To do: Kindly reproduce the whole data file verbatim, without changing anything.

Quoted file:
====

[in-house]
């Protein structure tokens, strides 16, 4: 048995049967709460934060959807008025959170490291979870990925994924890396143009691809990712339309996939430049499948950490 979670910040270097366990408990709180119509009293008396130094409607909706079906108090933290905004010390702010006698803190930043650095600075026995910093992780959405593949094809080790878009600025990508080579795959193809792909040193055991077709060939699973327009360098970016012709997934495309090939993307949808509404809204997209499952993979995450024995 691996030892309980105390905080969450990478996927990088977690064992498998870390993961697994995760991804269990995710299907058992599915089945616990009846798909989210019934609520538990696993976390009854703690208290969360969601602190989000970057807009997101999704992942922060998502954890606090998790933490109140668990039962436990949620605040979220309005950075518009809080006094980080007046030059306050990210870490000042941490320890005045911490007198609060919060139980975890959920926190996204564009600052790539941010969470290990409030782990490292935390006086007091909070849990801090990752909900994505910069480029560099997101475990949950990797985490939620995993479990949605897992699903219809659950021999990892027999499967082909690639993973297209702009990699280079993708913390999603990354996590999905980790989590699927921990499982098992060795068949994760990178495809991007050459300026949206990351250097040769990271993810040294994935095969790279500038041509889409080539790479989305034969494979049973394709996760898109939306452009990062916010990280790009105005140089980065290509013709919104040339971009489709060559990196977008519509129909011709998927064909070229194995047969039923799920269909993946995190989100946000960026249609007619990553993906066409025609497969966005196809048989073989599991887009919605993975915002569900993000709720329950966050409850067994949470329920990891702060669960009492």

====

[in-house]
């Protein structure tokens, strides 16, 4: 048995049967709460934060959807008025959170490291979870990925994924890396143009691809990712339309996939430049499948950490 979670910040270097366990408990709180119509009293008396130094409607909706079906108090933290905004010390702010006698803190930043650095600075026995910093992780959405593949094809080790878009600025990508080579795959193809792909040193055991077709060939699973327009360098970016012709997934495309090939993307949808509404809204997209499952993979995450024995 691996030892309980105390905080969450990478996927990088977690064992498998870390993961697994995760991804269990995710299907058992599915089945616990009846798909989210019934609520538990696993976390009854703690208290969360969601602190989000970057807009997101999704992942922060998502954890606090998790933490109140668990039962436990949620605040979220309005950075518009809080006094980080007046030059306050990210870490000042941490320890005045911490007198609060919060139980975890959920926190996204564009600052790539941010969470290990409030782990490292935390006086007091909070849990801090990752909900994505910069480029560099997101475990949950990797985490939620995993479990949605897992699903219809659950021999990892027999499967082909690639993973297209702009990699280079993708913390999603990354996590999905980790989590699927921990499982098992060795068949994760990178495809991007050459300026949206990351250097040769990271993810040294994935095969790279500038041509889409080539790479989305034969494979049973394709996760898109939306452009990062916010990280790009105005140089980065290509013709919104040339971009489709060559990196977008519509129909011709998927064909070229194995047969039923799920269909993946995190989100946000960026249609007619990553993906066409025609497969966005196809048989073989599991887009919605993975915002569900993000709720329950966050409850067994949470329920990891702060669960009492």